18. BPLipschitz says:

    BR: The Clash were clearly a punk band.

    And the Talking heads — which may be my very favorite band of the the post Beatles/Rolling Stones era — pre-dated the alt.-rock era. They started at as pure punk from the CBGB era, and evolved from their — but they were not alt. rock.

    Punk schpunk. The Sex Pistols, the Dead Kennedys, the Angry Samoans, now *those* are punk bands. But, I’ll concede the point that the Clash & REM were not of the same genre. Just pointing out the timeline difference.

  19. scottinnj says:

    I think the other highly influential mid 80′s band that can be said to be one of the fathers of alt-rock that hasn’t been mentioned is the Smiths – they are up there but agree not quite at same level as REM (at least in the US). To be fair while they are probably a bit bombastic today in the mid 80′s U2 had a murder’s row of great albums – - War, Unforgettable Fire and Joshua Tree.

    I spend fall 1985 studying in the UK and myself and a couple friends spend a few weekends traveling around to see REM at various small clubs in the UK (Manchester, Glasgow and Hammersmith Odeon come to mind). Had the pleasure at the Manchester wheny they first performed ‘Fall on Me” and “Begin the Begin” in concert. Plus I don’t think there were more than 500 people at any of these shows.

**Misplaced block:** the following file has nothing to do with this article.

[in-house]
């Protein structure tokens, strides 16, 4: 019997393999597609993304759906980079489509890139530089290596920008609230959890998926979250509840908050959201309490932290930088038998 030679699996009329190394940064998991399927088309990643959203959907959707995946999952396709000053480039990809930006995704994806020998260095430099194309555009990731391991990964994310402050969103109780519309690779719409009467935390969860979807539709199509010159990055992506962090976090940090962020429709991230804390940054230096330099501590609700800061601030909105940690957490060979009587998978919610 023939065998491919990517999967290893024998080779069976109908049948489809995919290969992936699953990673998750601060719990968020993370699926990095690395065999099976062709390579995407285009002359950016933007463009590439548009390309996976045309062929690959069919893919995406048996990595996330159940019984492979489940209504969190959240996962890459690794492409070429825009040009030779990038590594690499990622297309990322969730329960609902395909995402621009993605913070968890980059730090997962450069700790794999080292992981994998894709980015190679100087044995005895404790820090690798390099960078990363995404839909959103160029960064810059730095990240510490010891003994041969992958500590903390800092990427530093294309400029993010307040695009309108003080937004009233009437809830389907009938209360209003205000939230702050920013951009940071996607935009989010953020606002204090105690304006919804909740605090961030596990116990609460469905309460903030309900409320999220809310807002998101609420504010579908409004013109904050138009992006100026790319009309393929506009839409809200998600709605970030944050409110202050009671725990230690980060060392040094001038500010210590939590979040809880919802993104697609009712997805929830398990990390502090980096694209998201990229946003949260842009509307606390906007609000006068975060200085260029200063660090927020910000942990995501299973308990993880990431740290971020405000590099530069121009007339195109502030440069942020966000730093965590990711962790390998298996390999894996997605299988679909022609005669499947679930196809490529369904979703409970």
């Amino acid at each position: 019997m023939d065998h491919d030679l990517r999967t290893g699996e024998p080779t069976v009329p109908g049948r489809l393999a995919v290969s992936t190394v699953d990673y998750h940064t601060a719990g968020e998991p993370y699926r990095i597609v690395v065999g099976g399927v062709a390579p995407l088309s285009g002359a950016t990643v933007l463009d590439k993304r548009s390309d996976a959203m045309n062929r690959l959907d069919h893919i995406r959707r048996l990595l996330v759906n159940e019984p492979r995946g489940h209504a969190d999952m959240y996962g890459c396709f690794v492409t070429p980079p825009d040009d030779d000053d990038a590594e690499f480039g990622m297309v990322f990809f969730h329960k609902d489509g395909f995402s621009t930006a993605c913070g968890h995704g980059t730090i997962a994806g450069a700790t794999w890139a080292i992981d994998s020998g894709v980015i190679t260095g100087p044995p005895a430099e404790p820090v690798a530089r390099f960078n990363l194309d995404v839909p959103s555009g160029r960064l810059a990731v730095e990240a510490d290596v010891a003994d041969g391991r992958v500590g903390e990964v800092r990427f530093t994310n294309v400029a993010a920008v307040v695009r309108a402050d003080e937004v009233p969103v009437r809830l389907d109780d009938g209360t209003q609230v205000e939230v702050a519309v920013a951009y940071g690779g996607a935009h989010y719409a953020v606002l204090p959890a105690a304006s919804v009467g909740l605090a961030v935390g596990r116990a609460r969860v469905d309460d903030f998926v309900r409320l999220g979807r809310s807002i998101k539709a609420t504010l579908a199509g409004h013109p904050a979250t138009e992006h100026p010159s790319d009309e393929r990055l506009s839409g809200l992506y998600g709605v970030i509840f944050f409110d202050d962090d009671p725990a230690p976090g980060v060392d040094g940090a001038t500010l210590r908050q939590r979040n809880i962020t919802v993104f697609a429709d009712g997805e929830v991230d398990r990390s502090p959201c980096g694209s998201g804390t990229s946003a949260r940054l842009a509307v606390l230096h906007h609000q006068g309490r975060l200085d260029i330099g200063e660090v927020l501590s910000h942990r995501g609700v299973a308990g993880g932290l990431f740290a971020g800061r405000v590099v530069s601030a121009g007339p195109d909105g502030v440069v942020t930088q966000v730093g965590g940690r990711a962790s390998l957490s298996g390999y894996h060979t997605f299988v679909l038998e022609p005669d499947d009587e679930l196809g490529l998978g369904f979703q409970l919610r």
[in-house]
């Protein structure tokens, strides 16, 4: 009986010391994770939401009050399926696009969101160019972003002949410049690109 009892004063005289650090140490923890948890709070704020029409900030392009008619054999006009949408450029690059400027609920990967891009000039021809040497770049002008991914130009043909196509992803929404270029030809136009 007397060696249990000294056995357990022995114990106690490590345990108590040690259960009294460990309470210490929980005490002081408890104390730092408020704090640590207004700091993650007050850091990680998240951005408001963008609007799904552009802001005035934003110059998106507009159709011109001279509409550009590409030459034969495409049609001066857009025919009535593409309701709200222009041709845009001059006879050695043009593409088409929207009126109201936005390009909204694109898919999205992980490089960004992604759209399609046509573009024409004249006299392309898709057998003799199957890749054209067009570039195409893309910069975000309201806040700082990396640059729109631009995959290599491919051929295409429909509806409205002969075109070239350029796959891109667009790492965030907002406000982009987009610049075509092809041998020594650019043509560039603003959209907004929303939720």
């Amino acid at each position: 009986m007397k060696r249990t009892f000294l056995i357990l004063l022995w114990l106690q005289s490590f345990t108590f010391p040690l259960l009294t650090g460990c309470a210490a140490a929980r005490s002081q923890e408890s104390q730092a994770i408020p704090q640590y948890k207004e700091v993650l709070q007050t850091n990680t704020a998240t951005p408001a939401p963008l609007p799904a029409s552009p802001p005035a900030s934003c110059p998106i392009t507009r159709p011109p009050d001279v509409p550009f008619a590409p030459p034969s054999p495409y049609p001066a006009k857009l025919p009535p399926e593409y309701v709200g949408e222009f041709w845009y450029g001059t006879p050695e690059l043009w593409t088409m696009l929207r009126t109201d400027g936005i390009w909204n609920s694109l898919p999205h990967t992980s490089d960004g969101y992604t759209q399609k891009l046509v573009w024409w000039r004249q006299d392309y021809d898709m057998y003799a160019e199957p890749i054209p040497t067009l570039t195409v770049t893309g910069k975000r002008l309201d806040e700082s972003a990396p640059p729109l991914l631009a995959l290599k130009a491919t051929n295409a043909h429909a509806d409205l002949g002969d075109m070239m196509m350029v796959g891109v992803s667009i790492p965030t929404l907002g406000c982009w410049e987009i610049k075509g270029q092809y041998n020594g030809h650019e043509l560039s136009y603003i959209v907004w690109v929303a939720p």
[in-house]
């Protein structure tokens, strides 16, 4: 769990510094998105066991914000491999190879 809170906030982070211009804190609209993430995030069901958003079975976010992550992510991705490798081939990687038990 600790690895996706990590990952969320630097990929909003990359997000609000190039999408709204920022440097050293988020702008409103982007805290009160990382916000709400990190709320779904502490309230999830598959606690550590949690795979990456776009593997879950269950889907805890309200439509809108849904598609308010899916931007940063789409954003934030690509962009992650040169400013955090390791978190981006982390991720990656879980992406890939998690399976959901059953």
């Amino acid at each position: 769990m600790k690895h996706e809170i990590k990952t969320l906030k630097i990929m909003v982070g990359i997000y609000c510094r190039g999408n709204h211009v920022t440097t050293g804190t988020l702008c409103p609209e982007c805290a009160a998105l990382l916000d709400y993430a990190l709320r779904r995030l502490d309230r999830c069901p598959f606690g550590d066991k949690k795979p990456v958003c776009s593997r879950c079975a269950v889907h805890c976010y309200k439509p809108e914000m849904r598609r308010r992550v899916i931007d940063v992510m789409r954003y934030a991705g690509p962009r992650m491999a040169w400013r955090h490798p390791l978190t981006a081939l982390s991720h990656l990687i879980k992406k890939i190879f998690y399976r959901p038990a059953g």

20. BPLipschitz says:

    @KJ Foehr Says

    You went to Collinsville High School?

  21. MelJ says:

    In October of 1982 I was lucky enough (since they were then unknown)
    to have seen R.E.M. in NYC at the Peppermint Lounge (when it was on Fifth
    Avenue and 16th Street) as the OPENING act for a group named The Fleshtones
    (who were kind of popular at the time). Of course most pretty much ignored
    the unknown opening act even though they were great. I still miss those
    NYC dance clubs of the late 70′s and early 80′s.

  22. Blurtman says:

    Go back to the start of REM and buy Dead Letter Office to access their first unreleased album, Chronic Town. Increadible music!

    “Wolves, Lower” – 4:10
    “Gardening at Night” – 3:29
    “Carnival of Sorts (Boxcars)” – 3:54
    “1,000,000″ – 3:06
    “Stumble” – 5:40

    Here is a video of the great Wolves Lower. Incredible transition in the song at “House in Order.” Play it loud. http://www.youtube.com/watch?v=cLh9rs5JXyE&feature=related